Introduction to the research process – Diabetes Research Network

This one-day introduction to clinical research for service users involved in the Diabetes Research Network (DRN) has a focus on the early stages of research: how to come up with a question and how to develop a research protocol (research design).

Who is the target audience?

The training is intended for service users involved in the work of the Diabetes Research Network. Some are members of regional user groups that meet regularly, and some are members of a national group that carries out all its work virtually.

What does the training involve?

The training provides an overview of how research questions come about and how to design clinical trials, with some presentations and interactive workshop activities. It includes:

  • presentation and discussion about where research questions come from
  • group activity to see how the design of a blinded, randomised, controlled trial would work in practice
  • introduction to research funding and how the process works
  • presentation and discussion of ethics committees and what they do
  • review of patient information sheets and lay summaries, what they ought to contain and what people need to look for – small group activity
  • introduction to research terms and lay summaries, with a focus on the use of plain English
  • discussion of what makes a successful study and a comparison of the views of service users, researchers and funders
  • presentation from a local researcher about the variety of studies currently being delivered in the region, plus a question and answer session.

Supporting materials are circulated during the training, including a ‘Glossary of Diabetes and Clinical Research’, and if necessary a ‘Glossary of Acronyms and Abbreviations’.

What are the outcomes?

Service users report increased confidence and enthusiasm about their involvement. At present they are mostly involved in commenting on research at the design stages, and reviewing research protocols and patient information sheets. They have a better understanding of what they can influence, where this will fit into the research cycle, and what researchers are doing.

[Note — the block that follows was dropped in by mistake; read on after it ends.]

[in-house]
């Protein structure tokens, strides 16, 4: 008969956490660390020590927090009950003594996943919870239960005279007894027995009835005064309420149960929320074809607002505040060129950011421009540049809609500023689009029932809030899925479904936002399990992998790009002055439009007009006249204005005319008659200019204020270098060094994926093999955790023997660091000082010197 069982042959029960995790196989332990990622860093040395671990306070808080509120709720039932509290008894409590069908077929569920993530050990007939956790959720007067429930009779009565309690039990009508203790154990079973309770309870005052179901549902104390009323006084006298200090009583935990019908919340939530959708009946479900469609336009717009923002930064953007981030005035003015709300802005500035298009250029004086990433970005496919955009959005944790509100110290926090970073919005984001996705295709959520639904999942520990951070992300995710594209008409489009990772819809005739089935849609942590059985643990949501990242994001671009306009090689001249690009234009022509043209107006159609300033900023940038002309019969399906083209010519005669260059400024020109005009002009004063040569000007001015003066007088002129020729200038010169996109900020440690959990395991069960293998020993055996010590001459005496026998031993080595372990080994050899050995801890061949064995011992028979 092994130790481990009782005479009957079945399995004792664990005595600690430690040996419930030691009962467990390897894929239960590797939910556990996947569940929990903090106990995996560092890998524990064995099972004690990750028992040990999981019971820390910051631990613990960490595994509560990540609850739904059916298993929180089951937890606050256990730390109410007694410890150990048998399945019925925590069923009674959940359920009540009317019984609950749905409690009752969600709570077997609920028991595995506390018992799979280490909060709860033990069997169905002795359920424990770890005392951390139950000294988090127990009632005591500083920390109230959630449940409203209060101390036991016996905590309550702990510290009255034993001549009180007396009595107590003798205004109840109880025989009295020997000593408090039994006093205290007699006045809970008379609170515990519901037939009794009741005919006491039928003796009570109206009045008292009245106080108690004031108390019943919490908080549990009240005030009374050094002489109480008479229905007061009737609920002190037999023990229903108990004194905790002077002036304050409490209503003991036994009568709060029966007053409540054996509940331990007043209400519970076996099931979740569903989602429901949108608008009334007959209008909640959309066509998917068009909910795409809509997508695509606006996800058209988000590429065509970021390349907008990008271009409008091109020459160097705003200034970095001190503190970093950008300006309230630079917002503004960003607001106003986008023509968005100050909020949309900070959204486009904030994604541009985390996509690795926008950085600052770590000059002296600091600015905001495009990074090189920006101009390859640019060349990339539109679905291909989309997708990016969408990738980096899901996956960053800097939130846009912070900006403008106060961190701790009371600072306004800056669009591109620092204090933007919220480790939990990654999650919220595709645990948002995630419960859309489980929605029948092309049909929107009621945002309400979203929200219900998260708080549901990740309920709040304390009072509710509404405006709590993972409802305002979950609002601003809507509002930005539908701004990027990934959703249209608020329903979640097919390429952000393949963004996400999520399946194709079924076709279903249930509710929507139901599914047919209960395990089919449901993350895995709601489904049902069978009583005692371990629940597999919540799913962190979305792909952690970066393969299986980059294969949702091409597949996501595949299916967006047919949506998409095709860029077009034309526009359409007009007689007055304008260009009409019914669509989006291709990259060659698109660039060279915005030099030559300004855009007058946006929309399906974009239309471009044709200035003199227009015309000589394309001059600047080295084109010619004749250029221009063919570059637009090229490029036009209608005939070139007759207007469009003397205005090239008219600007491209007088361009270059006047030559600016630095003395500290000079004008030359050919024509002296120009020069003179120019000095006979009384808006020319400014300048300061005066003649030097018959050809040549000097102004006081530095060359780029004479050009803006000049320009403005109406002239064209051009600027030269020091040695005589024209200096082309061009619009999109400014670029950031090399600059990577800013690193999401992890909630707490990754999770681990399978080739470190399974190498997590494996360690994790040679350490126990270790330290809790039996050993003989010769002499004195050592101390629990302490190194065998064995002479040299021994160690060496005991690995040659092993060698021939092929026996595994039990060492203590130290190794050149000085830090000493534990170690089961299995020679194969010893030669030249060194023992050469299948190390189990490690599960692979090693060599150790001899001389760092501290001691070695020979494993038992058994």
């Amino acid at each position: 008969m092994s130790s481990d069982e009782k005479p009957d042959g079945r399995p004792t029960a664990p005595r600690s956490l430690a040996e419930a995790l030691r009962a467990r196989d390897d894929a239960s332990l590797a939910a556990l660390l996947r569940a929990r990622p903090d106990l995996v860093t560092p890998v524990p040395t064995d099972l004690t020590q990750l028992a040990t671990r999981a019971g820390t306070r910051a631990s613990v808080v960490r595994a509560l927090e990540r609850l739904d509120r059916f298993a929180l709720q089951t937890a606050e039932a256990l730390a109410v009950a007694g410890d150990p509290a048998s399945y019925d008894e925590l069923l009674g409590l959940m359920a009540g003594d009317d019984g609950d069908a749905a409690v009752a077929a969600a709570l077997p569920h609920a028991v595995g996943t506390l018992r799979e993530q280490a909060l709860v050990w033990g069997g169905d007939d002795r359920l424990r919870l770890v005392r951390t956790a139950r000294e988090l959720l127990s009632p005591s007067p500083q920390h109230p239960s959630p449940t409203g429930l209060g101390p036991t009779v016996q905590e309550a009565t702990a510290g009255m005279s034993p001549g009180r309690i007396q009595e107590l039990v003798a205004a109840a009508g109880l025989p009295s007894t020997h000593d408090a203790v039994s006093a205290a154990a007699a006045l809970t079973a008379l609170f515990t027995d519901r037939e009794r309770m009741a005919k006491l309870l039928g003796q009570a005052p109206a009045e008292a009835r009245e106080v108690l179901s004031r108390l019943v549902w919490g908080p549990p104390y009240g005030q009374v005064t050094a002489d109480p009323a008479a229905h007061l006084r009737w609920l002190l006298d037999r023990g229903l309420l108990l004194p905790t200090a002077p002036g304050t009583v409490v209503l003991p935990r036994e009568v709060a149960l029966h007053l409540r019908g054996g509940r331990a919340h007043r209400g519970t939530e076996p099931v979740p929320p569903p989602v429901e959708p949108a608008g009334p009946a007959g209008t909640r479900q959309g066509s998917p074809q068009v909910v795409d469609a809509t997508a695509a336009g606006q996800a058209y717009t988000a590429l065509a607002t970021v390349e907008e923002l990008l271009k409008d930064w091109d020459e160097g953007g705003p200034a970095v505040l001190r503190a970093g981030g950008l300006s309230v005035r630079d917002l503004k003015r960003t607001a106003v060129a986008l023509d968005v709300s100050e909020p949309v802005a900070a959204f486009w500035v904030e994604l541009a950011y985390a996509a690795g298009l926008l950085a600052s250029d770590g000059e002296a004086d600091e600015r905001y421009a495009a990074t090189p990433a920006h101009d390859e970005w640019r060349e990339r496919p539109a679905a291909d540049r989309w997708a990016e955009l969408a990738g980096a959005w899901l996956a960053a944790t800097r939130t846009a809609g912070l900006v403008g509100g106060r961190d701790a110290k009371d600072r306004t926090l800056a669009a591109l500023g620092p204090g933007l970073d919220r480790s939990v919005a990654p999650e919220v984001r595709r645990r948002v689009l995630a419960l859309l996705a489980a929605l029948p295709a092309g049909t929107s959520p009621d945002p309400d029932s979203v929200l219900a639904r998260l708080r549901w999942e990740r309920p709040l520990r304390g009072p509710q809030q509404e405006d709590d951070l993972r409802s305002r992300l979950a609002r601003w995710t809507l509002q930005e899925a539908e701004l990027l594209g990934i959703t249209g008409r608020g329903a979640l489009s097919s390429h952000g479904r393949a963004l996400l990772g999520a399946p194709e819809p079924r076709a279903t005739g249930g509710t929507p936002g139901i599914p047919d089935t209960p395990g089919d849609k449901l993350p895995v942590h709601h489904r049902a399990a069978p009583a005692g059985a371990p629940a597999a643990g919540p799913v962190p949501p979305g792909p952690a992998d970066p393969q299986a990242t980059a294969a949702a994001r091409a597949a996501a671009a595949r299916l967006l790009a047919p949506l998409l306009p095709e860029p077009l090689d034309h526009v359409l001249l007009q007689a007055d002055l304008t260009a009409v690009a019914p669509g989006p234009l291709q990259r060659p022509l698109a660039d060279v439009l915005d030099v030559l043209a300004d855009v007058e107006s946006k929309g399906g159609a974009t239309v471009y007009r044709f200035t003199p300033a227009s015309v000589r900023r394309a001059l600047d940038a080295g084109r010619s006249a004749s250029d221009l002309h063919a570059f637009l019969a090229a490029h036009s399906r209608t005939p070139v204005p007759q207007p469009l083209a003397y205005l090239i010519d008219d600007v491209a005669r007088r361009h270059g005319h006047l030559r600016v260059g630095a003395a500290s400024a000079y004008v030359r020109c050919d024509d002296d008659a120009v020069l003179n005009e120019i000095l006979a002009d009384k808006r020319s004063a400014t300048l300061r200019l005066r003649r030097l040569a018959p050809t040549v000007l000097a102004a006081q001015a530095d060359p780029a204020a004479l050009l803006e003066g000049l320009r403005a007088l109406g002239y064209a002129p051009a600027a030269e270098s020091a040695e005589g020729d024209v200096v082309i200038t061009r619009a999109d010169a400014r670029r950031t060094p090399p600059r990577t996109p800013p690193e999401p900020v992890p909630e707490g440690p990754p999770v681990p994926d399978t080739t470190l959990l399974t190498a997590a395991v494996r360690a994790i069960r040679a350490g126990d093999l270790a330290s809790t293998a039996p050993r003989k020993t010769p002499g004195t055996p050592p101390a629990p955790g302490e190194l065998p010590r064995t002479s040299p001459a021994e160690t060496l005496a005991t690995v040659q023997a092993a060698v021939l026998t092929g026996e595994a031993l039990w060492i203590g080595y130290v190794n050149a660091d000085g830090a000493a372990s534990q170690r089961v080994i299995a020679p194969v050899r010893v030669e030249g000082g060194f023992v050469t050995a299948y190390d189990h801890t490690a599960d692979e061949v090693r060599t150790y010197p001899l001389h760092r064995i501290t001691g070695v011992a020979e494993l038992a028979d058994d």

Who developed the training? Were members of the public involved?

The programme was developed by a number of staff in the DRN – people skilled in training to ensure that it is interactive and delivers the desired outcomes. The training was developed in response to an identified need: service users were asked about their training needs after some experience of being in their role.

Who delivers the training? Are members of the public involved?

The training is delivered by a combination of local and national DRN staff (including the DRN Training Officer, the DRN Patient and Public Involvement Lead, and a local DRN manager). Experts from the local area often deliver sessions on research ethics and the role of other regulatory bodies. Sometimes a local service user delivers a session describing their experience of assessing protocols and patient information sheets.

How do you support participants after the training?

Participants are asked to be involved in studies soon after the training, to help transfer the theory into practice. Further training is offered to develop other skills or knowledge.

Have you evaluated the training?

Feedback from all participants is very positive. They often comment that the length of sessions and the mix of topics meet their needs, and that the training gives them the skills and confidence to become more involved.

When is this training most useful? Who is it most useful for?

This training is useful for groups or panels of service users who are linked to a research centre, university or research network, who are involved in the early stages of research design.

Is the training accredited?

No – the variation in those delivering some of the sessions, plus the flexibility of the programme to meet local needs, means that we do not meet accreditation criteria.

Contact for more information:

Martin Lodemore, Patient and Public Liaison Officer at the Diabetes Research Network

May 2012